“Soka Serge mouri” – Serge Supre, An Upright Haitian
I woke early on the morning of Tuesday 2nd February to read a message from Esther, ‘Soka Serge mouri’. It was time stamped 3.43am. A few minutes later, I received a phone call which I passed to Rea as I did not want to speak. It was Serge’s daughter Sergine phoning to let me know her dear Papam had left us. The hougan told them to take him to hospital immediately which they did. On the night of his transition, Sergine had sent a video of her father who was on oxygen and unable to speak since early Sunday morning. They were in Serge’s maternal ancestral village Payon just outside Miragoâne . They had brought him here on the Sunday morning to see a hougan having lost faith in western medicine they hoped for a Haitian solution. I managed to watch about 10 seconds before I passed it to Rea.
Serge was clearly in torment, swaying and lifting his head from side to side in a struggle for his life. The violence of his death doesn’t leave me and the only relief is knowing he fought hard as I always imagined he would. He was absolutely not afraid to die but he wasn’t going to die by the hand of another and not fight with all his strength. How did a perfectly healthy man of 46 go from a pain in his leg and three weeks later die with such violence?
Serge and I chat on WhatsApp every few days whether I’m in Haiti or in the US. In mid January he told me he was in a great deal of pain with his leg which he had injured 26 years ago in an accident and which he could not bend. In the three years we had been friends and travel companions I never heard him complain of pain in his leg or any illness. He said he thought it could be because the night weather was cold. I said I would bring him some strong pain killers when I come on the 25th January. On the 22nd I received a text from him saying he had to have an operation to save his leg and it would cost $75o. I immediately set about raising the money and by the following Wednesday when I was already in Haiti myself, I was able to give him the full amount. I arrived back in Haiti on the morning of the 25th and Serge came with his wife and daughter that afternoon. It was shocking to see him unable to get out of the car and so thin and tired looking but he was still cheerful and wonderfully handsome. I was to see him once more the following Wednesday when he was much improved and able to joke with us about his predicament. I gave him the SD card he had asked me to bring and he made a joke about my constant forgetting and what would I do without him to remind me of the little things in life. I said goodbye and four days later he was gone.
We spoke each day but my last conversation was on Saturday. He could hardly talk, his voice faint and tired. I asked somewhat panicked, whats happening, whats wrong? He said no its OK he was on new medication and he would be fine by next week friday. He also repeatedly thanked me, ‘thank you Soka, thank you for everything my sister” . I thought he was referring to the money I had raised and said no problem but he knew he was dying but could not tell me so he had to say his goodbye in his own way. I later found out that he had also spoken to my friend Rea later that day and told her he was dying, it was the end.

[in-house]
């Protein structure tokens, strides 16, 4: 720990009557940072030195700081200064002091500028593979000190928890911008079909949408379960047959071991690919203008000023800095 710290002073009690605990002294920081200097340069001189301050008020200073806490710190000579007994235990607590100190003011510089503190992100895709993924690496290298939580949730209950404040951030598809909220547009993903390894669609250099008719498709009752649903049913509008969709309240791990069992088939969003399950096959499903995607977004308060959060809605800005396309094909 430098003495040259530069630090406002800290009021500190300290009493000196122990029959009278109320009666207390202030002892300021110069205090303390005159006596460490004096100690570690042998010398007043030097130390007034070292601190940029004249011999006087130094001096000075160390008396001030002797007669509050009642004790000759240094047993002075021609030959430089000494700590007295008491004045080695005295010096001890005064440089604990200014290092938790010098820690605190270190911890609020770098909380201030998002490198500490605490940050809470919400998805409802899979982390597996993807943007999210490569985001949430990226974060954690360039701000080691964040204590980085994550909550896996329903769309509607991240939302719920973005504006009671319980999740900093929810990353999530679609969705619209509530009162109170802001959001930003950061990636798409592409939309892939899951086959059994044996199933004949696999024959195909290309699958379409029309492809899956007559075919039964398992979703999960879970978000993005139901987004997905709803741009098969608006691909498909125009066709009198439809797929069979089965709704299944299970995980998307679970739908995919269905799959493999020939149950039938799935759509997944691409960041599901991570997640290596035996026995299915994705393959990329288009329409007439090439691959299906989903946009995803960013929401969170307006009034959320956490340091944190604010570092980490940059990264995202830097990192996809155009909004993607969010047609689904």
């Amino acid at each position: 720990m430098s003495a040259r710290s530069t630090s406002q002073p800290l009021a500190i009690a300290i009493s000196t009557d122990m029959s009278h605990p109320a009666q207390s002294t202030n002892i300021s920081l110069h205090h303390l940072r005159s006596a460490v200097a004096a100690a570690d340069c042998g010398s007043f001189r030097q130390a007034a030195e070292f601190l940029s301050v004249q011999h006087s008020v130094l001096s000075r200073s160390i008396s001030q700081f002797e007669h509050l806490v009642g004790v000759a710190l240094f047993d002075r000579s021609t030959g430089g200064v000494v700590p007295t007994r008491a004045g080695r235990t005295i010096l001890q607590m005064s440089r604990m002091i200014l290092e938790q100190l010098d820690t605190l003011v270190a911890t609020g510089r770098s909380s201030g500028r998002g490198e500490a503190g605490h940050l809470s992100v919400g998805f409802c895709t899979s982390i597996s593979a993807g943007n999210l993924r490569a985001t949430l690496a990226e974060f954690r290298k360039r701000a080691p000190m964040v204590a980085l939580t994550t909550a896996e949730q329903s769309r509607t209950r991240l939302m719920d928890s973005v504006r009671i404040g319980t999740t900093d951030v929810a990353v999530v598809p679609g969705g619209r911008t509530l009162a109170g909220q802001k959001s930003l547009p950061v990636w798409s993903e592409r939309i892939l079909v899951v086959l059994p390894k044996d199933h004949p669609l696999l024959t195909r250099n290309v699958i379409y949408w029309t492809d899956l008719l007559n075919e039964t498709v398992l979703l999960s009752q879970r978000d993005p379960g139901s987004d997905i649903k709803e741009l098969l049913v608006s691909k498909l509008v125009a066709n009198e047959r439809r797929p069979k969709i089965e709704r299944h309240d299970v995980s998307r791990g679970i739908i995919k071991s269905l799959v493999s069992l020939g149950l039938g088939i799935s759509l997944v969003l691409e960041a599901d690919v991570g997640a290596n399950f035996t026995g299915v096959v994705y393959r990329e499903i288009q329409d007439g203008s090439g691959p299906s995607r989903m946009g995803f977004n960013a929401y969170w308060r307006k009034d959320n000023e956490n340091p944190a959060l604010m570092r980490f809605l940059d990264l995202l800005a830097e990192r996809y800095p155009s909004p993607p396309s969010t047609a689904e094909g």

At approximately 1am on Tuesday 2nd February, Serge transitioned to the great abyss under the sea to join the world of the dead. Here also is the place where the spirits are born and reside. We are told it is far away from Haiti, in that place known as Ginen, Afrik where we all came from a long long time ago. Serge will remain here until a time when he can be brought back, his soul reclaimed by the living. Then he will be honoured and after many generations he too will become an ancestor and one of the invisibles.
He always spoke of ‘mistè a’, [les mystères]. I would ask him questions, endless questions and he would reply, Soka its something mystic but let me try to explain to you. And this is what he did explain, interpret, laugh, protect, and remember. He was patient and constantly told me to be patient, “you must be calm Soka, please”. Serge was solid, strong and the proudest Haitian I know despite his constant complaining about Haitians and Haiti, and the fucking blanc people, he loved this land. He also knew everyone, or someone that knew someone. He knew every city, department, region, every deal that was to be had. There was no where we could not go if that was what was needed. He seemed to be a friend to everyone including the whole lesbian population of PAP and Cap Haitian. I asked him once how come he had so many queer friends, his response was classic Serge, “I think its because I make sex like I’m a woman’ laughter. He couldn’t abide waste and expense, American rice or frozen imported chicken. He would rather eat Haitian rice and beans with banan than all the frozen chicken in the world.
I have to be honest, I suspect he indulged me. Other friends here leave me to figure my way around but not Serge. He was proud, proud to walk with me, proud of his beloved beautiful daughter, Sergine, proud of his country, proud of who he was – an upright Haitian man.
Li te bon neg. Mesi anpil anpil frere, mwen. m’ pa bliye, tout bagay.
Serge’s funeral took place on Saturday 6th February [Gallery]. The ceremony took place in the village Catholic church. There were maybe 100 people attending. I was late arriving as we had been given the wrong time. We sped up the hill to Payon which was about a 20 mile moto ride. By the time I arrived the casket was closed but later at the burial ground one of his brother’s opened it so that I could say my goodbye and he looked so peaceful and still handsome. He was buried in his maternal family cemetery in Payon. I was pleased that he would rest not far from the guardian of the cemetery, Bawon Cimitière, who would now watch over him.
Serge Supri, Friend, Brother, Commrade: 22nd October, 1969 – 2nd February, 2016.